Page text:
The OT-I model provides an excellent tool to assess the effect of affinity on survival and proliferation. In this system a wild-type ligand, the chicken OVA-derived peptide SIINFEKL (N), as well as a number variants have been defined and classified as agonists (N), weak agonists/antagonists (D7, E1, G4, S4, and V4), and antagonists (R4) based on their ability to induce or inhibit specific lysis of target cells (29). In addition, the affinities for several of the peptides is known: *K*_{d} values of 6.5 μM for N, 22.6 μM for E1, 57.1 μM for R4, and 10.0 μM for G4 (7, 10). Initially we prepared class I MHC complexes that we anchored to streptavidin-coated wells via a biotin-linker. However, as was also observed by others (30, 31) we found that the predominant stimulation was due to peptide eluted from the complex and self-presented by T cells to each other. Thus, we took advantage of this simpler system of self-presentation and sought to determine how CD8^{+} T lymphocyte proliferation and survival were regulated by both concentration and affinity. To constrain the system further and to eliminate the complication of different levels of IL-2 being produced over time, we added saturating levels of this growth factor to each culture (27).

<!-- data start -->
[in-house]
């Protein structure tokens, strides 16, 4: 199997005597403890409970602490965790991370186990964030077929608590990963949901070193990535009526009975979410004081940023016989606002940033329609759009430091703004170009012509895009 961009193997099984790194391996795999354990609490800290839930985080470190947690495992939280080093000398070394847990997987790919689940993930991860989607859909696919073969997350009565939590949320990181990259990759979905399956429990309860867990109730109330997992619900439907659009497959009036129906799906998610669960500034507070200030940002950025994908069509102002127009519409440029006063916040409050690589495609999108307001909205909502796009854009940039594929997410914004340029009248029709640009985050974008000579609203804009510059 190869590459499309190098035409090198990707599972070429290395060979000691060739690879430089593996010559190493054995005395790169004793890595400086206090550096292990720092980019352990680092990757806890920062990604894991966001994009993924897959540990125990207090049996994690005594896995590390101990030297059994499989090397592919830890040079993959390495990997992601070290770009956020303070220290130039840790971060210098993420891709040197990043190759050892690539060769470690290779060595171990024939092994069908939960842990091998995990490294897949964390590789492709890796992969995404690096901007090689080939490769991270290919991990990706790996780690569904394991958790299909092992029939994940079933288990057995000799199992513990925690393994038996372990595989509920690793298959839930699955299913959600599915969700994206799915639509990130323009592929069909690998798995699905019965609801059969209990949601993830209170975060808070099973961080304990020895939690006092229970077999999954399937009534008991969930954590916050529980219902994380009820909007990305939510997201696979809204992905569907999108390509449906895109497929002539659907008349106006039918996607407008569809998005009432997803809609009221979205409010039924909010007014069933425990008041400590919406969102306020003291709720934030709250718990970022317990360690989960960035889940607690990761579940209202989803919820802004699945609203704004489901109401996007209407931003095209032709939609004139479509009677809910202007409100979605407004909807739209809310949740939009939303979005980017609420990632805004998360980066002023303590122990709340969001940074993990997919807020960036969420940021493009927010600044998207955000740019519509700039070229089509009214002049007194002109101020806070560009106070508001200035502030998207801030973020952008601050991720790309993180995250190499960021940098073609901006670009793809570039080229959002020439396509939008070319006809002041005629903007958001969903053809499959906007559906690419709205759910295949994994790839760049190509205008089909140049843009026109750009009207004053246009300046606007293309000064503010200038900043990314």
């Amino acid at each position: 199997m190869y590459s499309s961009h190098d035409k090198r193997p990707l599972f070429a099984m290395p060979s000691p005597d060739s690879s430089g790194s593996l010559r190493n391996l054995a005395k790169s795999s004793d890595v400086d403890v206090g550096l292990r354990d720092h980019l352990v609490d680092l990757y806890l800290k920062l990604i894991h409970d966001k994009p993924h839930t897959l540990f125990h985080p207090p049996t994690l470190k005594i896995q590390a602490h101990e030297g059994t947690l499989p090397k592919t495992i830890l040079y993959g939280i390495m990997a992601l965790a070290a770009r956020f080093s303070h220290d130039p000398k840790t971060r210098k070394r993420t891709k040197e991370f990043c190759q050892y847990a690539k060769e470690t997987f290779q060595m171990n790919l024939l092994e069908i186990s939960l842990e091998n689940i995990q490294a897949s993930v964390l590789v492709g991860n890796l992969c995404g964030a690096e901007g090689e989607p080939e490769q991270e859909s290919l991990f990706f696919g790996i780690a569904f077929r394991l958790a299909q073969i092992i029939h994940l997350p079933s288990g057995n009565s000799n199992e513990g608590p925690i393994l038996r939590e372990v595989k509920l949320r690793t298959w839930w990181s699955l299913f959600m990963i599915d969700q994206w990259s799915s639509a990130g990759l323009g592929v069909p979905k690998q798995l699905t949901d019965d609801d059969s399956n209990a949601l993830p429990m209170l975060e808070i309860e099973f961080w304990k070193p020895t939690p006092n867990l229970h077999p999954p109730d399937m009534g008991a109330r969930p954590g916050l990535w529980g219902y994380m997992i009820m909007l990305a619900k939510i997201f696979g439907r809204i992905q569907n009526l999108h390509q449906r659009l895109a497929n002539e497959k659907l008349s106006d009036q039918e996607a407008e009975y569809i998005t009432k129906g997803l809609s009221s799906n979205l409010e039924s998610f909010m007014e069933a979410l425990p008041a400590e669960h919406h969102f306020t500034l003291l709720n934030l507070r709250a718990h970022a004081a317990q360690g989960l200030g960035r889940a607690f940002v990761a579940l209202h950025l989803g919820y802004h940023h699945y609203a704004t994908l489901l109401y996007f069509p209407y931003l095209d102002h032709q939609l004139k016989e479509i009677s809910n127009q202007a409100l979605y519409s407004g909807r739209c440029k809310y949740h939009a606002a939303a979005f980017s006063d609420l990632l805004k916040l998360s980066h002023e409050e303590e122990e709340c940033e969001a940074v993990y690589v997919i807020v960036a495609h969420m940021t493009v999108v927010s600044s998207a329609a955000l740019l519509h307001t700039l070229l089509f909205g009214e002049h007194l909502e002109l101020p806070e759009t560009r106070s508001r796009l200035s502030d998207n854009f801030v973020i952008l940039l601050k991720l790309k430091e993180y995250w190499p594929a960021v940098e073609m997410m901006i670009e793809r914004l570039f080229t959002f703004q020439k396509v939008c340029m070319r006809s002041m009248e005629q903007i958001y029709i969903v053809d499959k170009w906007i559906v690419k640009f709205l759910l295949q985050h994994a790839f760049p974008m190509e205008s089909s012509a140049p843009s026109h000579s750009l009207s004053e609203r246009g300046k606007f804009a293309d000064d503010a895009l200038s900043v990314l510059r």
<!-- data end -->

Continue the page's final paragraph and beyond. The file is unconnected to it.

When stimulating T cells of a given specificity with titrated amounts of peptide, the absolute number of live cells at a given time correlates well with the stimulus; cultures stimulated with higher peptide concentrations give rise to higher cell numbers over time (Fig. 1⇓*A*). This was found to be true for the primary OVA-derived agonist N as well as for a panel of derivatives with weaker agonistic properties. Furthermore, the response to N was much stronger than to the lower affinity variant G4 and the other altered ligands assessed. The differences observed can be the result of numerous possible combinations of effect on the proliferation rate or survival.